When the rainbow pride flag fluttering at the entrance of the Winchester Unitarian Society was stolen in mid-May, Rev. Heather Janules and her colleagues used the chance to reaffirm their commitment to inclusivity.

In response to the mysterious theft, they upgraded the flag with an even more inclusive symbol – a rainbow flag that now included transgender pride, and black and brown stripes to affirm LGBTQ people of color.

But someone, as it turned out, had been eyeing the new flag, too. When Janules came to the church on Saturday, June 8, she discovered that the new flag had also gone missing. Whether the theft is an attempt to make statement or play a prank is unclear, but Janules in steadfast in the message of inclusivity that WUS has been communicating by displaying the flags.

“No matter how many times it is removed, we will continue to communicate our belief that people of all sexual orientations and gender identities have inherent worth and dignity,” said Rev. Heather Janules of Winchester Unitarian Society in a written statement.

Police involved

Both thefts have been reported to Winchester Police Department earlier this week, not out of a sense of violation, Janules said, but as a “recognition that this information is helpful to those who track hate crimes."

Since the incidents were reported, the police has been examining security camera footage from downtown businesses and checking trash cans for signs of the removed flags, according to Lt. Dan O’Connell. “We’re looking into it,” he said. “Video is always the best way to go.”

Janules and WUS board are holding off on putting up a new new flag, she said. Instead, the plan is to put a sign on the lawn in front of the building with a message: “All have inherent worth, including the person who removed our flag.”

Longtime support for LGBTQ community

Unitarian Universalists (UU) became one of the first denominations in the U.S. to solemnize same-sex marriages in the 1970s, Janules said.  In many UU congregations LGBTQ fully participate and serve in congregational life. “It’s no longer an ‘issue’ but simply a way of being,” she said.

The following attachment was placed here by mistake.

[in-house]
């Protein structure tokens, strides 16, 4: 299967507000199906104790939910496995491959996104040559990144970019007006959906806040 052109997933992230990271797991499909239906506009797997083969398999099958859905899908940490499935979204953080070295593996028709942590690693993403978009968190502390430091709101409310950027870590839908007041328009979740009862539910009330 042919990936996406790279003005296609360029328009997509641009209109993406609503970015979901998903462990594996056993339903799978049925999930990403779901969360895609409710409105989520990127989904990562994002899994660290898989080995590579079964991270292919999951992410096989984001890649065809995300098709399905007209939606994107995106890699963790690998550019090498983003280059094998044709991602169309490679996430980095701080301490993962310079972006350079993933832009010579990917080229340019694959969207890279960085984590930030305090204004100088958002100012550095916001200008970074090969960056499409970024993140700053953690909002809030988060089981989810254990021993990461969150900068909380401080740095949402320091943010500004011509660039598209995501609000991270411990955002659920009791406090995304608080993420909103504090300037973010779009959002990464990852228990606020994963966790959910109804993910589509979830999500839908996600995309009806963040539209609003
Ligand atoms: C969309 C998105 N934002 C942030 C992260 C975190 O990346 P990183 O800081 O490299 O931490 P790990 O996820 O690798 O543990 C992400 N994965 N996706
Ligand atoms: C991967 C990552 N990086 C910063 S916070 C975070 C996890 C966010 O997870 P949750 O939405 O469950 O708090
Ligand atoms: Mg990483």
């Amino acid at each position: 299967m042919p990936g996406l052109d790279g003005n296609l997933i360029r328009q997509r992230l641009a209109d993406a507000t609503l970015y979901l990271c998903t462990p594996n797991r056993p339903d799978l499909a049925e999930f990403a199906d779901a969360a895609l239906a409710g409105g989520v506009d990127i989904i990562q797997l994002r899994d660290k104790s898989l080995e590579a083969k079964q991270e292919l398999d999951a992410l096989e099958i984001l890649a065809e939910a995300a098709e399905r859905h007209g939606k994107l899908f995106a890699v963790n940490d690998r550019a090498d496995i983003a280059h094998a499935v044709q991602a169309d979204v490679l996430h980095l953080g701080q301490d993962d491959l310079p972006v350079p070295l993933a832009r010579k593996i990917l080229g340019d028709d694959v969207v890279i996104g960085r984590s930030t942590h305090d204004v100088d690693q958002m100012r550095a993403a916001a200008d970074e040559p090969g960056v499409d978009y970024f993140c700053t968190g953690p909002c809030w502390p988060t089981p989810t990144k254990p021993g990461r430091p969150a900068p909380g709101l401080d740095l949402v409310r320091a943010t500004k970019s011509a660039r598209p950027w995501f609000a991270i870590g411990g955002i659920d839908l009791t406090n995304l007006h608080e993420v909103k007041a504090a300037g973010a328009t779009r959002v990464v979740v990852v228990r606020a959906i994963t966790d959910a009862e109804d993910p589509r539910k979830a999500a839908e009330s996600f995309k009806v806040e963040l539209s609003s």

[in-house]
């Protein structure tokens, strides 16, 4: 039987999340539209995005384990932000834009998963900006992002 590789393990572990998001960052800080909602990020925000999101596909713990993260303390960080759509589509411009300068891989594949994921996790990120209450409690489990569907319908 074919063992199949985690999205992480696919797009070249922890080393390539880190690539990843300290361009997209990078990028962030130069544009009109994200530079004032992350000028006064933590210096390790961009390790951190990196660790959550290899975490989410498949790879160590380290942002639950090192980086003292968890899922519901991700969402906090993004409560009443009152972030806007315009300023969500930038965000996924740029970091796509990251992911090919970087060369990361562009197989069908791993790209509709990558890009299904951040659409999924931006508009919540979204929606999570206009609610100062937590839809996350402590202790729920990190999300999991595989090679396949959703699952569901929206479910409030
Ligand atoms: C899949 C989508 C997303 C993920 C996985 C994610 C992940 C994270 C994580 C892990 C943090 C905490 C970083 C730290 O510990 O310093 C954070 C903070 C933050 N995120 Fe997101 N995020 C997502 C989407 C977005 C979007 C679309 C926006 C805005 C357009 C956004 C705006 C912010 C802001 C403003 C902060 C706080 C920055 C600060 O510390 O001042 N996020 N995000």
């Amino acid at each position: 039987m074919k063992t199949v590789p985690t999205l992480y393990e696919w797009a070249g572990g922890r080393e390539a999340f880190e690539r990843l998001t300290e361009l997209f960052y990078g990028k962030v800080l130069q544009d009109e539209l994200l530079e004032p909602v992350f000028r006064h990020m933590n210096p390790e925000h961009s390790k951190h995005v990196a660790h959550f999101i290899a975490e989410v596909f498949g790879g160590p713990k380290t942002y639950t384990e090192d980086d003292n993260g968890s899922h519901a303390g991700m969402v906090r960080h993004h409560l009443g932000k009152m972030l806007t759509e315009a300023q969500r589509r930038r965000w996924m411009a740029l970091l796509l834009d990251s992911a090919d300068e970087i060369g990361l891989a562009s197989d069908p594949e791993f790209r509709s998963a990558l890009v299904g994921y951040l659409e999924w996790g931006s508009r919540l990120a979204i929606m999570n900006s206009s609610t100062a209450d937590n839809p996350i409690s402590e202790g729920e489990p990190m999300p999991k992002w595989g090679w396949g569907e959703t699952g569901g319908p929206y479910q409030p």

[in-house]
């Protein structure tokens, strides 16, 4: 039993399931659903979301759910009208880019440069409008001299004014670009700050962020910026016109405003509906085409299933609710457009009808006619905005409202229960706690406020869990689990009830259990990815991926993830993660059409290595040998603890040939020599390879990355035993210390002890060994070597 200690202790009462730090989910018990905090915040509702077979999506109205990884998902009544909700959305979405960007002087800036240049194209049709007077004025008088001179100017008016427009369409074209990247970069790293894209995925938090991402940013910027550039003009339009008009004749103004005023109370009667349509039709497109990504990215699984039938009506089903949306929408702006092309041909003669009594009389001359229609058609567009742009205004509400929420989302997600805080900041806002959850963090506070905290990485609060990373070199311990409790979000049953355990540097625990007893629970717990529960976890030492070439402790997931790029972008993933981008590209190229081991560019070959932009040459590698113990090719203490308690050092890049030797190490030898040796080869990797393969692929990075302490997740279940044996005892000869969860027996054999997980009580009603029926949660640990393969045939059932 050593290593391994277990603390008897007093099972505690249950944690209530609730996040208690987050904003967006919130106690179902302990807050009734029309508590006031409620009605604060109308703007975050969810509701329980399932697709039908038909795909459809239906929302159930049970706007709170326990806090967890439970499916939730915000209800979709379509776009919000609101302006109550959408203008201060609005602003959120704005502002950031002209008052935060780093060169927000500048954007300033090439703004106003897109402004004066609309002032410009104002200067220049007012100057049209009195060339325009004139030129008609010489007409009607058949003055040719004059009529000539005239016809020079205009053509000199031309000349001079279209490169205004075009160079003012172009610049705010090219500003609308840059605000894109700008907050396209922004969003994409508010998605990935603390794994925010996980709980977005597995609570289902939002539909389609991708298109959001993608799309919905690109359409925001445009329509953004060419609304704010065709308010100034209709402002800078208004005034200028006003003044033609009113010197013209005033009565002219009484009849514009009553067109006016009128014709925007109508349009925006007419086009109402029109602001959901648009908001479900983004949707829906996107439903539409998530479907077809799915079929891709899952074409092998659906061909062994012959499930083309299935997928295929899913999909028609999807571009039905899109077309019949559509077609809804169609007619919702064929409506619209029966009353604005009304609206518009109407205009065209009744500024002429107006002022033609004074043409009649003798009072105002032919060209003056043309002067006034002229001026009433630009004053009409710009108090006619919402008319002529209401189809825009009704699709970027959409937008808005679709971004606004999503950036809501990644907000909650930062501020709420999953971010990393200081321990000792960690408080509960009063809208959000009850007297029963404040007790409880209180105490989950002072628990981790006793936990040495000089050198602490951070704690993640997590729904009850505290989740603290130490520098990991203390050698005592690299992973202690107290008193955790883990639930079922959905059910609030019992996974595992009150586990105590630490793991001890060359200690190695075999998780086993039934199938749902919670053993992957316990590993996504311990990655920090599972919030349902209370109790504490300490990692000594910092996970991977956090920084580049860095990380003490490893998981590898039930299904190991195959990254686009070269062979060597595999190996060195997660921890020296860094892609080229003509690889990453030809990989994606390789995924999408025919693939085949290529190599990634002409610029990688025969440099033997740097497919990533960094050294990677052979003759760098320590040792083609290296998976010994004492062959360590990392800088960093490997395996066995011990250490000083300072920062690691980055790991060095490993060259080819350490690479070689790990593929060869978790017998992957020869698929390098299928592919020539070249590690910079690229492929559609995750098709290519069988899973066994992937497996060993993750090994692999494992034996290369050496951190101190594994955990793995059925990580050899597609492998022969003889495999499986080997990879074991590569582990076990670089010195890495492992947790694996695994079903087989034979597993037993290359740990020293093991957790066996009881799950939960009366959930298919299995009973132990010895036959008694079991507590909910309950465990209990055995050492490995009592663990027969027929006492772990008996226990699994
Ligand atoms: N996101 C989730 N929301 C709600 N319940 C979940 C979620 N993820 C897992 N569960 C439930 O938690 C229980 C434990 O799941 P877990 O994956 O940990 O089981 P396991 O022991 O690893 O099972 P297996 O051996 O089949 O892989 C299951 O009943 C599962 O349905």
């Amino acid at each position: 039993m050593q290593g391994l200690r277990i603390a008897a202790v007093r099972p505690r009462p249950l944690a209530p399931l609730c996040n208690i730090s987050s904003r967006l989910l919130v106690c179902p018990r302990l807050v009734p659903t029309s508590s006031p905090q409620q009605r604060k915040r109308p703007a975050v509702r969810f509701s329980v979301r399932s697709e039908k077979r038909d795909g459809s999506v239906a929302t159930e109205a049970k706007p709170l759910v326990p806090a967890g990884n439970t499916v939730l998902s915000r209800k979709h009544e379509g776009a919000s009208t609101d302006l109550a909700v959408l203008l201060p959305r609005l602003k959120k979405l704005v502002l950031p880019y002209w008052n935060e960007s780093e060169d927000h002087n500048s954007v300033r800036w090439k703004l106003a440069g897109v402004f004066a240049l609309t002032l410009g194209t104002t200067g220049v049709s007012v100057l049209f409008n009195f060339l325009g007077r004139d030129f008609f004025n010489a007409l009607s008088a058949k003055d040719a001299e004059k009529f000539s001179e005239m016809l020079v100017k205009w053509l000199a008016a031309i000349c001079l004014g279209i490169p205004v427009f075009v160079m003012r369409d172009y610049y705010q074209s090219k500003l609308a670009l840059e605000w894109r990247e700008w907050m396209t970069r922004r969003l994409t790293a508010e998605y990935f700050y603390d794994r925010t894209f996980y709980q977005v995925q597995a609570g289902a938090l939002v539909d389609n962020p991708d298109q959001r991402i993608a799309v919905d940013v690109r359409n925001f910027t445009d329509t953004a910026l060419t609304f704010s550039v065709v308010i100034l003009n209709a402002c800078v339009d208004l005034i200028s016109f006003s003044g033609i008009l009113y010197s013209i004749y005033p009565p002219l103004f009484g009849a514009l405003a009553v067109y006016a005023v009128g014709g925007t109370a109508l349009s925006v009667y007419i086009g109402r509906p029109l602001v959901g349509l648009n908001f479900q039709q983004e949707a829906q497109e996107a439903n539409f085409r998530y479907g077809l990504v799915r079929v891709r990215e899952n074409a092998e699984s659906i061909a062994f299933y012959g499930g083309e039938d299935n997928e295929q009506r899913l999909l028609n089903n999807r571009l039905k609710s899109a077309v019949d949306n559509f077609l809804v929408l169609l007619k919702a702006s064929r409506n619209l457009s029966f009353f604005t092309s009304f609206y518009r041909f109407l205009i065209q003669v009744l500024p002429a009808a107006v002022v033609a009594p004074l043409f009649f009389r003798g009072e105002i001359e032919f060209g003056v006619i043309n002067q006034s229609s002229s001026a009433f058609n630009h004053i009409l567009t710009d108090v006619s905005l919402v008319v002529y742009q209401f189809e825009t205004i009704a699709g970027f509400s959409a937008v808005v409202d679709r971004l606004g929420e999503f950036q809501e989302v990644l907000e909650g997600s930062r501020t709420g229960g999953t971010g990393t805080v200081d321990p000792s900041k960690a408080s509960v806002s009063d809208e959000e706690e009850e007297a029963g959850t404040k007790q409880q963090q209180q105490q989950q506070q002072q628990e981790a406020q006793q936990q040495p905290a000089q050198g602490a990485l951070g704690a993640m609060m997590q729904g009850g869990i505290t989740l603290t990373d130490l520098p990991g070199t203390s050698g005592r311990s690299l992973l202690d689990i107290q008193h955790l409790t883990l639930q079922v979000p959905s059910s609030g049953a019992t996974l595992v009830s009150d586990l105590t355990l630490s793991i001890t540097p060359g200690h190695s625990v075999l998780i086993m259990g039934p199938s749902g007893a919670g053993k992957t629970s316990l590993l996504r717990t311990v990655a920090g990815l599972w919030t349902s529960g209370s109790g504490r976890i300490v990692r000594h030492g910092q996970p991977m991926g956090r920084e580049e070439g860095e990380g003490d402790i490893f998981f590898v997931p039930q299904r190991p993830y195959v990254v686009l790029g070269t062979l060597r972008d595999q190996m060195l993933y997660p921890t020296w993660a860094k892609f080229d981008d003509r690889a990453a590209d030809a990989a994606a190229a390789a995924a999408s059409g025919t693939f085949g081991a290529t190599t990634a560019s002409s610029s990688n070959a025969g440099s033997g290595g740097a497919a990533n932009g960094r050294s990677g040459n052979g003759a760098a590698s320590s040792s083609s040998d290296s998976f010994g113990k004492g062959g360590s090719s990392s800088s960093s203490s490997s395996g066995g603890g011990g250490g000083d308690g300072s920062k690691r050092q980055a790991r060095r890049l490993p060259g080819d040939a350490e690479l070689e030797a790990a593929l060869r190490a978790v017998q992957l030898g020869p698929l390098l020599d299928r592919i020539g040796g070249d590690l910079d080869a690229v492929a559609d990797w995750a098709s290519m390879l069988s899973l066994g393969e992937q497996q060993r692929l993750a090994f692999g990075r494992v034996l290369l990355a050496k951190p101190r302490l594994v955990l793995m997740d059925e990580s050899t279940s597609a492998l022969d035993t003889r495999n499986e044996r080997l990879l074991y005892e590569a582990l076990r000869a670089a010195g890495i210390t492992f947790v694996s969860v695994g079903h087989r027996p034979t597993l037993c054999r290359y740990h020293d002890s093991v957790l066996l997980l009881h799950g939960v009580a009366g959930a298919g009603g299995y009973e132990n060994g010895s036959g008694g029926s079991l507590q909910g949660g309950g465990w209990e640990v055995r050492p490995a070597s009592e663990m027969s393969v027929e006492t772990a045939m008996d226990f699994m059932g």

When Janlues first arrived to the Winchester congregation, she initiated the public display of the rainbow flag, which had been stored in the closet at WUS. “Because of the shame faith communities have inflicted on LGBT/queer people, I believe every congregation that has committed to be intentionally welcoming has a responsibility to communicate this aspiration of full inclusion in a public way,” she said in a statement.

Need for more education

WUS’s member Betsy Bowles acknowledged that if the flag had been taken to promote inclusive values, “may it hang gloriously.” “But if they did it to be mean – shame on them!” Bowles’s marriage to her longtime partner Patricia Meny was the first legal same-sex wedding at Winchester Unitarian Society, and one of the first in Winchester.

While recently visiting Lexington, another WUS member Karen Caputo, was moved by the the message on the rainbow flag waving at the town library with the words “We Welcome All.” She suggested hosting a pride celebration on the Town Common in Winchester next year, and holding other activities to bring awareness to the LGBTQ issues. “I hope we can work with the town of Winchester to encourage more of a Pride presence throughout the town since it is clearly needed,” Caputo said.

Janules encouraged the thief to come out and share what’s on their mind “in a peaceful way.” “Vandalizing a house of worship, which is a felony in Massachusetts, is not the most productive way to share ideas,” she wrote in a statement.